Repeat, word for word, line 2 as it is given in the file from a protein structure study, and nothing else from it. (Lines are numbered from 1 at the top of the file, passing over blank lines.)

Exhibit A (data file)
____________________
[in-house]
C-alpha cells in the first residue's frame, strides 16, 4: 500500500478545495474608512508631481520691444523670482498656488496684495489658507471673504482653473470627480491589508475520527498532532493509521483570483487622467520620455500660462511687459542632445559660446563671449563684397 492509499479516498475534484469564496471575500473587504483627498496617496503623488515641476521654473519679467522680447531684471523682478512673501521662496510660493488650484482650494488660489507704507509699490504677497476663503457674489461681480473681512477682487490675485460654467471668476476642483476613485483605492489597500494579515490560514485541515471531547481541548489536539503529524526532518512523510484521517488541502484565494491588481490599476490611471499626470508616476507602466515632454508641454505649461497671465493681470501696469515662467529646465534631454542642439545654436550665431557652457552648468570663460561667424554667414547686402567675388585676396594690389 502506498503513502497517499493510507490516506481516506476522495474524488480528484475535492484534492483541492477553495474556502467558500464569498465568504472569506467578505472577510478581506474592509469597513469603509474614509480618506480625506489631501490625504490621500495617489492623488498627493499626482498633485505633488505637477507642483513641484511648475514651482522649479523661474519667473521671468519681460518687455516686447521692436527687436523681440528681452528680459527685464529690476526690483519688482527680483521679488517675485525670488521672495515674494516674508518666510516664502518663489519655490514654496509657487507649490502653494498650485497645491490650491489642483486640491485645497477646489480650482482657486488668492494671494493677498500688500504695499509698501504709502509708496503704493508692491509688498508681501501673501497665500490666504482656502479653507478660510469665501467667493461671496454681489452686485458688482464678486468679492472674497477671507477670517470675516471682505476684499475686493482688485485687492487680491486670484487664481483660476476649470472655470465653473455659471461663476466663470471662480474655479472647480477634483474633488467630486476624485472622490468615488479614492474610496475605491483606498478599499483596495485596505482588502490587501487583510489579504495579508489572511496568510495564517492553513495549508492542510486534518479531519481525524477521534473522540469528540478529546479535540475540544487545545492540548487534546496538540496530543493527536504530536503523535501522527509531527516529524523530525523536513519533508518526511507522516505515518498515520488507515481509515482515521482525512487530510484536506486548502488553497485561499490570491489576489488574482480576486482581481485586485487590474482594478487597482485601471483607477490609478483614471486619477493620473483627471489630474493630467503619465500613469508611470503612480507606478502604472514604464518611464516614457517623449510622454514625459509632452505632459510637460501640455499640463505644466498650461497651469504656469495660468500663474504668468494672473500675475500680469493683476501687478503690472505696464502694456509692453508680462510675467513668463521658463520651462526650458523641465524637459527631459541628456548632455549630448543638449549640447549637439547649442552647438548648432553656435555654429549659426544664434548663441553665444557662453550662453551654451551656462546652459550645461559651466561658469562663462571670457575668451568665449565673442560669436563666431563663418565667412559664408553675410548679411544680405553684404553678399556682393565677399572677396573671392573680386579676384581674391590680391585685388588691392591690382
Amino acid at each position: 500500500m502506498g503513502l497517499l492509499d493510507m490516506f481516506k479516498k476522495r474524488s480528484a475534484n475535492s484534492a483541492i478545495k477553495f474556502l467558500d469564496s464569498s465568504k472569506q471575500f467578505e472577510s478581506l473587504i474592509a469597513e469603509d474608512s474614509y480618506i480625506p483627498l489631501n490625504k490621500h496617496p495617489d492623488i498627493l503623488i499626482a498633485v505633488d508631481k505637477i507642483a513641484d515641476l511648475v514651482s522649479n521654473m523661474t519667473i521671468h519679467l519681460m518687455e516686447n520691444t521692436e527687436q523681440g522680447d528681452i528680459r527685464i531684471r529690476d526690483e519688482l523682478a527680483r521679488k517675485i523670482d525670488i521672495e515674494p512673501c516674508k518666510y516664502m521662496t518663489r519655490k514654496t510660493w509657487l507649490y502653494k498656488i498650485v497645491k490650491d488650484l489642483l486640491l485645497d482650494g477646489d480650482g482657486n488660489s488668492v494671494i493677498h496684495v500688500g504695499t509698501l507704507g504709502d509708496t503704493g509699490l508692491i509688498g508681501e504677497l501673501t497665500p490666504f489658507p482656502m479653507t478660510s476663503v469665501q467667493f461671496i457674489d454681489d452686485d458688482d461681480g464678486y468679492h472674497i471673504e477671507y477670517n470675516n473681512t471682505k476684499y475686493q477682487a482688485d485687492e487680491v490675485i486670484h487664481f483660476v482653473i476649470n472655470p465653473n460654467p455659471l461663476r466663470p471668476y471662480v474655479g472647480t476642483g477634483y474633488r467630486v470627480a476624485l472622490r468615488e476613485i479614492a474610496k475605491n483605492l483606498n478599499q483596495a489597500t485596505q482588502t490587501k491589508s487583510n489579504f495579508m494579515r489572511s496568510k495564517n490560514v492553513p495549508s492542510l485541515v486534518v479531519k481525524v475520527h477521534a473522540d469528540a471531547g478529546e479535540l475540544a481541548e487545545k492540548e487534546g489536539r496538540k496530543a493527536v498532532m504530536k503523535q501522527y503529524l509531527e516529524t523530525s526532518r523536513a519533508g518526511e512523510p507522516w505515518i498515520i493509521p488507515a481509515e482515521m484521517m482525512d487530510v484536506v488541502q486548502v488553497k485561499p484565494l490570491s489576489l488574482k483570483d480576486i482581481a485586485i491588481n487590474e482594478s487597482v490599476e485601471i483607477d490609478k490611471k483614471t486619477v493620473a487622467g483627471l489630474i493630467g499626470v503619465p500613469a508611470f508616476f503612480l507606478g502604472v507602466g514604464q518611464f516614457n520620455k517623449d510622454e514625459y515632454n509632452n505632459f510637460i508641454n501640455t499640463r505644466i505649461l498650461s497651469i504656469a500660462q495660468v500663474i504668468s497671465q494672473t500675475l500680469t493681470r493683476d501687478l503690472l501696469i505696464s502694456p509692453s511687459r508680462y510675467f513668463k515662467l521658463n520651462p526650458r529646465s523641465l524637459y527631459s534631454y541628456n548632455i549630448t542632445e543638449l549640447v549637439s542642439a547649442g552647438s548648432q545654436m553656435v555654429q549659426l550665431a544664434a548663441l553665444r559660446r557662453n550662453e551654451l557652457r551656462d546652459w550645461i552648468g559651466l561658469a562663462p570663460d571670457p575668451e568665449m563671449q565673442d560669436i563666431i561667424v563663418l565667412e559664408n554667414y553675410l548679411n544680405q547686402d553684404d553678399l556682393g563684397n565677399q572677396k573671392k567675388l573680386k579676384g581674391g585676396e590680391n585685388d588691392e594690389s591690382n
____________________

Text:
C-alpha cells in the first residue's frame, strides 16, 4: 500500500478545495474608512508631481520691444523670482498656488496684495489658507471673504482653473470627480491589508475520527498532532493509521483570483487622467520620455500660462511687459542632445559660446563671449563684397 492509499479516498475534484469564496471575500473587504483627498496617496503623488515641476521654473519679467522680447531684471523682478512673501521662496510660493488650484482650494488660489507704507509699490504677497476663503457674489461681480473681512477682487490675485460654467471668476476642483476613485483605492489597500494579515490560514485541515471531547481541548489536539503529524526532518512523510484521517488541502484565494491588481490599476490611471499626470508616476507602466515632454508641454505649461497671465493681470501696469515662467529646465534631454542642439545654436550665431557652457552648468570663460561667424554667414547686402567675388585676396594690389 502506498503513502497517499493510507490516506481516506476522495474524488480528484475535492484534492483541492477553495474556502467558500464569498465568504472569506467578505472577510478581506474592509469597513469603509474614509480618506480625506489631501490625504490621500495617489492623488498627493499626482498633485505633488505637477507642483513641484511648475514651482522649479523661474519667473521671468519681460518687455516686447521692436527687436523681440528681452528680459527685464529690476526690483519688482527680483521679488517675485525670488521672495515674494516674508518666510516664502518663489519655490514654496509657487507649490502653494498650485497645491490650491489642483486640491485645497477646489480650482482657486488668492494671494493677498500688500504695499509698501504709502509708496503704493508692491509688498508681501501673501497665500490666504482656502479653507478660510469665501467667493461671496454681489452686485458688482464678486468679492472674497477671507477670517470675516471682505476684499475686493482688485485687492487680491486670484487664481483660476476649470472655470465653473455659471461663476466663470471662480474655479472647480477634483474633488467630486476624485472622490468615488479614492474610496475605491483606498478599499483596495485596505482588502490587501487583510489579504495579508489572511496568510495564517492553513495549508492542510486534518479531519481525524477521534473522540469528540478529546479535540475540544487545545492540548487534546496538540496530543493527536504530536503523535501522527509531527516529524523530525523536513519533508518526511507522516505515518498515520488507515481509515482515521482525512487530510484536506486548502488553497485561499490570491489576489488574482480576486482581481485586485487590474482594478487597482485601471483607477490609478483614471486619477493620473483627471489630474493630467503619465500613469508611470503612480507606478502604472514604464518611464516614457517623449510622454514625459509632452505632459510637460501640455499640463505644466498650461497651469504656469495660468500663474504668468494672473500675475500680469493683476501687478503690472505696464502694456509692453508680462510675467513668463521658463520651462526650458523641465524637459527631459541628456548632455549630448543638449549640447549637439547649442552647438548648432553656435555654429549659426544664434548663441553665444557662453550662453551654451551656462546652459550645461559651466561658469562663462571670457575668451568665449565673442560669436563666431563663418565667412559664408553675410548679411544680405553684404553678399556682393565677399572677396573671392573680386579676384581674391590680391585685388588691392591690382